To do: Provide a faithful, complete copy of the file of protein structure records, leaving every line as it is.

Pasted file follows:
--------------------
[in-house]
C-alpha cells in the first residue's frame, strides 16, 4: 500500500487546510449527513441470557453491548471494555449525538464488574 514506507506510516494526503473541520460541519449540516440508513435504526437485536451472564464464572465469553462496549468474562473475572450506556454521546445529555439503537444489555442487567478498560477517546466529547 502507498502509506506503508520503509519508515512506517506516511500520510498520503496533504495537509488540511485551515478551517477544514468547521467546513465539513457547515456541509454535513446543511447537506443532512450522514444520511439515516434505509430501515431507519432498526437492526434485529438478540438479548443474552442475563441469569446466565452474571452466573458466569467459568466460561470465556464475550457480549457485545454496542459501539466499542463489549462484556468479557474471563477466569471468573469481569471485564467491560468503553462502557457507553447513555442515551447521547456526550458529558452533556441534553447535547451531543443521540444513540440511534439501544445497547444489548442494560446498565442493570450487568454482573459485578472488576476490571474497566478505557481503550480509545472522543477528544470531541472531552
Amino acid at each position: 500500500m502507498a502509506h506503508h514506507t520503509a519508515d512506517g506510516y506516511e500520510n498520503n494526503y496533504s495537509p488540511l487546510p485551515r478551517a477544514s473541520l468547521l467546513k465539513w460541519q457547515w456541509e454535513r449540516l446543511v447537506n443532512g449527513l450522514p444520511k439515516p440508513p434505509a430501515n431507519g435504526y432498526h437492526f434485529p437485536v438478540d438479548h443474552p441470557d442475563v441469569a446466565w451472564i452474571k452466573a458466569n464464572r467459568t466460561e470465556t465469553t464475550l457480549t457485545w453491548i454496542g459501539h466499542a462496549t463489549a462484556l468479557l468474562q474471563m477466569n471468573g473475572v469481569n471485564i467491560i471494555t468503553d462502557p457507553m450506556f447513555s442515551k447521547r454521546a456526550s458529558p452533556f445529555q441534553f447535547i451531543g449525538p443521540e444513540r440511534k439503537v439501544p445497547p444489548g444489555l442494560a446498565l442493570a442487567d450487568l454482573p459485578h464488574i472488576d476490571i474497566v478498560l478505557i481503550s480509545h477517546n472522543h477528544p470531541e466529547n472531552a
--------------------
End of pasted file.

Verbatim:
[in-house]
C-alpha cells in the first residue's frame, strides 16, 4: 500500500487546510449527513441470557453491548471494555449525538464488574 514506507506510516494526503473541520460541519449540516440508513435504526437485536451472564464464572465469553462496549468474562473475572450506556454521546445529555439503537444489555442487567478498560477517546466529547 502507498502509506506503508520503509519508515512506517506516511500520510498520503496533504495537509488540511485551515478551517477544514468547521467546513465539513457547515456541509454535513446543511447537506443532512450522514444520511439515516434505509430501515431507519432498526437492526434485529438478540438479548443474552442475563441469569446466565452474571452466573458466569467459568466460561470465556464475550457480549457485545454496542459501539466499542463489549462484556468479557474471563477466569471468573469481569471485564467491560468503553462502557457507553447513555442515551447521547456526550458529558452533556441534553447535547451531543443521540444513540440511534439501544445497547444489548442494560446498565442493570450487568454482573459485578472488576476490571474497566478505557481503550480509545472522543477528544470531541472531552
Amino acid at each position: 500500500m502507498a502509506h506503508h514506507t520503509a519508515d512506517g506510516y506516511e500520510n498520503n494526503y496533504s495537509p488540511l487546510p485551515r478551517a477544514s473541520l468547521l467546513k465539513w460541519q457547515w456541509e454535513r449540516l446543511v447537506n443532512g449527513l450522514p444520511k439515516p440508513p434505509a430501515n431507519g435504526y432498526h437492526f434485529p437485536v438478540d438479548h443474552p441470557d442475563v441469569a446466565w451472564i452474571k452466573a458466569n464464572r467459568t466460561e470465556t465469553t464475550l457480549t457485545w453491548i454496542g459501539h466499542a462496549t463489549a462484556l468479557l468474562q474471563m477466569n471468573g473475572v469481569n471485564i467491560i471494555t468503553d462502557p457507553m450506556f447513555s442515551k447521547r454521546a456526550s458529558p452533556f445529555q441534553f447535547i451531543g449525538p443521540e444513540r440511534k439503537v439501544p445497547p444489548g444489555l442494560a446498565l442493570a442487567d450487568l454482573p459485578h464488574i472488576d476490571i474497566v478498560l478505557i481503550s480509545h477517546n472522543h477528544p470531541e466529547n472531552a